Flight trials began on July 8, 2016, using IPA5 and, from September 2016, IPA8—a German Tranche 3 Eurofighter. From December 23, 2019, the two aircraft were joined by the first Typhoon in Kuwait Air Force configuration—Instrumented Series Production Aircraft 6. Between March 3 and 27 ISPA6 conducted the so-called “E-scan XCR#1” flight test campaign using other Typhoons as radar targets. That completed E-scan entry-into-service flight tests and the overall P3Eb flight test campaign, readying the way for deliveries to Kuwait.
Flight testing confirmed the tactical advantage conferred by the radar’s repositioner, which gives a field of regard 50 percent wider than that provided by conventional fixed E-scan antenna systems. ISPA6 has continued flight testing to refine the radar’s ECCM (electronic counter-countermeasures) capabilities and to conduct final E-scan software release certification flights.
Plans originally called for the “four-nation” version of Captor-E for the original partners to use the same hardware as the export standard Radar 1+, but with additional documentation and performance data to satisfy the four-nation requirements set down by NETMA. However, when Hensoldt recently announced that it had won a contract to develop and produce a new AESA radar for retrofit to the in-service German and Spanish Eurofighter fleets, it revealed that plans had changed.
The aircraft will initially be fitted with the same Mk0 radar as that supplied to Kuwait and Qatar, but the radars will subsequently be upgraded to Mk1 standards with a new digital multi-channel receiver and new transmitter/receiver modules (TRMs), which will be developed under the new €1.5 billion contract. Hensoldt will be the design authority for the new German Mk1 E-scan radar, while Airbus will carry equipment design responsibility. Leonardo will provide the necessary support to enable Hensoldt to assume its role and will continue to provide the processor for the new German radar, which will be assembled at Ulm in Germany, rather than at Leonardo’s Crewe Toll factory in Edinburgh.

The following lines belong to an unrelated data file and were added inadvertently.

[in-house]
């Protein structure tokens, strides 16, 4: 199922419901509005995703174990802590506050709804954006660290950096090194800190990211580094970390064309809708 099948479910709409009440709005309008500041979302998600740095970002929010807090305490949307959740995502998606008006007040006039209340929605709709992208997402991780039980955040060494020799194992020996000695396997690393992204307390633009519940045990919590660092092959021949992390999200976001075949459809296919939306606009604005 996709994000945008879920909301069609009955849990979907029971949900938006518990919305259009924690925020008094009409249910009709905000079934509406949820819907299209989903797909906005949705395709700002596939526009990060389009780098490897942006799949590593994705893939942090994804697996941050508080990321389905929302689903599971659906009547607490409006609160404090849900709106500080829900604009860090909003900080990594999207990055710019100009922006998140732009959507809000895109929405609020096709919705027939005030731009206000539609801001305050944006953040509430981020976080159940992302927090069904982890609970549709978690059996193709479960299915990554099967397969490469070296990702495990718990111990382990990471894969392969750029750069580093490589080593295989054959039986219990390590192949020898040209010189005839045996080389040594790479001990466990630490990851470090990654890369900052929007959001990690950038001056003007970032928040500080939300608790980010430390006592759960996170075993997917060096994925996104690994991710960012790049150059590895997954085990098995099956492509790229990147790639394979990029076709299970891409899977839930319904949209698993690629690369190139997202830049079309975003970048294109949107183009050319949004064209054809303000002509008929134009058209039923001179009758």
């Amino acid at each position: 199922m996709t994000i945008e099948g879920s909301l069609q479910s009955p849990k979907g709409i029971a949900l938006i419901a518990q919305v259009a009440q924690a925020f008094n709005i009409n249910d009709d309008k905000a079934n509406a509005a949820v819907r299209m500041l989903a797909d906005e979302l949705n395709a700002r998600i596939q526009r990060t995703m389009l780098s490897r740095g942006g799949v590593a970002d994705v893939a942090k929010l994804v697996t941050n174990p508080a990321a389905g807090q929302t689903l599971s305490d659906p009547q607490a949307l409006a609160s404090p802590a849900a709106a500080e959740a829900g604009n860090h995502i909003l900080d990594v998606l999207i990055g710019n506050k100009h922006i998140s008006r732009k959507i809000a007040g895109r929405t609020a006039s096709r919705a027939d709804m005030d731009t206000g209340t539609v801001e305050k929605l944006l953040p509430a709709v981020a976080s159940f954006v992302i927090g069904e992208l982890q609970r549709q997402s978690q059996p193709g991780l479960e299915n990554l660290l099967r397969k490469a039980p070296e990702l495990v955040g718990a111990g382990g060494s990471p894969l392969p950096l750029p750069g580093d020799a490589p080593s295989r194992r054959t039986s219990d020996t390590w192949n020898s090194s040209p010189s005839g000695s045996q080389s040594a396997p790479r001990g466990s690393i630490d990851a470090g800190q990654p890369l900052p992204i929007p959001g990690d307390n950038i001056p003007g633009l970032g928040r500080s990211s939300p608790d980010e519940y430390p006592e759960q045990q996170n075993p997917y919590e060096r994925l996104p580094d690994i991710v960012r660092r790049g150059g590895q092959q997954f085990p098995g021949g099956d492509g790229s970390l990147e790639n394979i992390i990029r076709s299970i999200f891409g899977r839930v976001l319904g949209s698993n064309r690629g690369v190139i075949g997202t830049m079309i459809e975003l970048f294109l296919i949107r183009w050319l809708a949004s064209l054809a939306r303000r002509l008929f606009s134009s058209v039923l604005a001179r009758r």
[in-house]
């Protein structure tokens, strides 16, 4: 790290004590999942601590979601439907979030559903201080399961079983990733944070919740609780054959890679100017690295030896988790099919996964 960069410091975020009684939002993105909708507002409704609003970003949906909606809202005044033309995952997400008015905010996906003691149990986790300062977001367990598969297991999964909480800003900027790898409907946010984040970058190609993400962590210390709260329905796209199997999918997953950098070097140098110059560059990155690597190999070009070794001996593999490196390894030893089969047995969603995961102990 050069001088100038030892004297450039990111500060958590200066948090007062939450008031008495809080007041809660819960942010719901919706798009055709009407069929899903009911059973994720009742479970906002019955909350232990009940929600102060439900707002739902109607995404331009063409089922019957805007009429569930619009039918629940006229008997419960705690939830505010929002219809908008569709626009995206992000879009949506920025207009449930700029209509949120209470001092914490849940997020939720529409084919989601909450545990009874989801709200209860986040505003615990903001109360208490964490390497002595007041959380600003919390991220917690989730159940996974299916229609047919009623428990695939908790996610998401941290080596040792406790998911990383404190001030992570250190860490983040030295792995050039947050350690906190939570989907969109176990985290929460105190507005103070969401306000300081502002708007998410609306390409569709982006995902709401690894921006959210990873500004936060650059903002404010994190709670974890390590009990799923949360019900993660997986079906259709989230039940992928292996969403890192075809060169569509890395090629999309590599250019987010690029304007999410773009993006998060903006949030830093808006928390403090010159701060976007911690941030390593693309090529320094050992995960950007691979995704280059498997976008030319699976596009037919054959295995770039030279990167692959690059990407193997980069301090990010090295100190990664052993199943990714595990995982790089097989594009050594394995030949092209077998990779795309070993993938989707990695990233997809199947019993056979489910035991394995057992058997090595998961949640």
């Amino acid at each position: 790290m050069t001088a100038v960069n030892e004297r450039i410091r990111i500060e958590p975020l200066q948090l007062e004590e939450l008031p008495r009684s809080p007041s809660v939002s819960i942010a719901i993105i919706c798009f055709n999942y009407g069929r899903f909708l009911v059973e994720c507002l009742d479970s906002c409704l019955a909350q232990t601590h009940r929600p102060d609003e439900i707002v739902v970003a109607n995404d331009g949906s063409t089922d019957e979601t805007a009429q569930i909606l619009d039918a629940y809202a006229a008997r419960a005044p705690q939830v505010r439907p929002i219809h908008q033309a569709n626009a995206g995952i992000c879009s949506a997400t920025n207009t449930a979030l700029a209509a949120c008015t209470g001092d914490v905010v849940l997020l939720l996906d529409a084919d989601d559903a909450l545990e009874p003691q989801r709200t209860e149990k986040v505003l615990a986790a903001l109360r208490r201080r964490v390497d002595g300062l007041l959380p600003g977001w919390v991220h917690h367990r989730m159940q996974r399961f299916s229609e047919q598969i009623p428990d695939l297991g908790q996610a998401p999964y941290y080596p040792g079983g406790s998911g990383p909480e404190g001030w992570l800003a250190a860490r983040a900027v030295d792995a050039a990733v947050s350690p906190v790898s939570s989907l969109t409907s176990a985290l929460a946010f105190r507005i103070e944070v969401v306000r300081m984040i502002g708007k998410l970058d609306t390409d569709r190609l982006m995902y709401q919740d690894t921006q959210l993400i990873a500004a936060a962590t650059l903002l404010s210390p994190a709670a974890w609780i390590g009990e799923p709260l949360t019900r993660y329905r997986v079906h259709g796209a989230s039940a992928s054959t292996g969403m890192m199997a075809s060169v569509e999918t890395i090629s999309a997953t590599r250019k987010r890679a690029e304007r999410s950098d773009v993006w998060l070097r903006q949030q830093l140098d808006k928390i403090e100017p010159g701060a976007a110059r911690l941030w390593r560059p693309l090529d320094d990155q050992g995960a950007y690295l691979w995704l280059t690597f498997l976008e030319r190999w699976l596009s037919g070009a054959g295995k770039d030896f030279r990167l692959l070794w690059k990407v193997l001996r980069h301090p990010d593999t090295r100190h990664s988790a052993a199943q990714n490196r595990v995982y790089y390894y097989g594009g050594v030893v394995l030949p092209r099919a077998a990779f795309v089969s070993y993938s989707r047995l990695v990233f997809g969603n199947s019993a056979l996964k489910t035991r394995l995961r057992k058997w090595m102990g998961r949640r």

No decision has come on which radar will be fitted to the 38 new-build Eurofighters sought under Germany’s Quadriga program, nor for any additional aircraft acquired to replace German Tornados. Germany has previously indicated an interest in the so-called Radar 2 version of Captor-E under development for the UK Royal Air Force and whose features include an expanded and enhanced electronic attack capability, and which Leonardo is developing for service from around the mid-2020s.
Radar Two is expected to be an incrementally improved version of Captor-E, almost certainly with a different antenna. The new antenna will still incorporate a repositioner, but might not have embedded IFF, which could make it harder to use the array as a means of communicating with other aircraft. Radar 2 would have maximum commonality with Radar 1+ in its other hardware and operating interfaces.
Euroradar has said very little about Radar 2, or the EAP and Bright Adder demonstrator programs that preceded it, partly due to secrecy surrounding the British-led program and Hensoldt’s sensitivities (Ulm is developing the Mk1 radar) as well as to avoid denting sales of the current Radar 1+. Although Radar 2 remains some years away from service, it is, according to one program insider, “a real thing, happening very soon, and it’s going to be transformational for Typhoon.”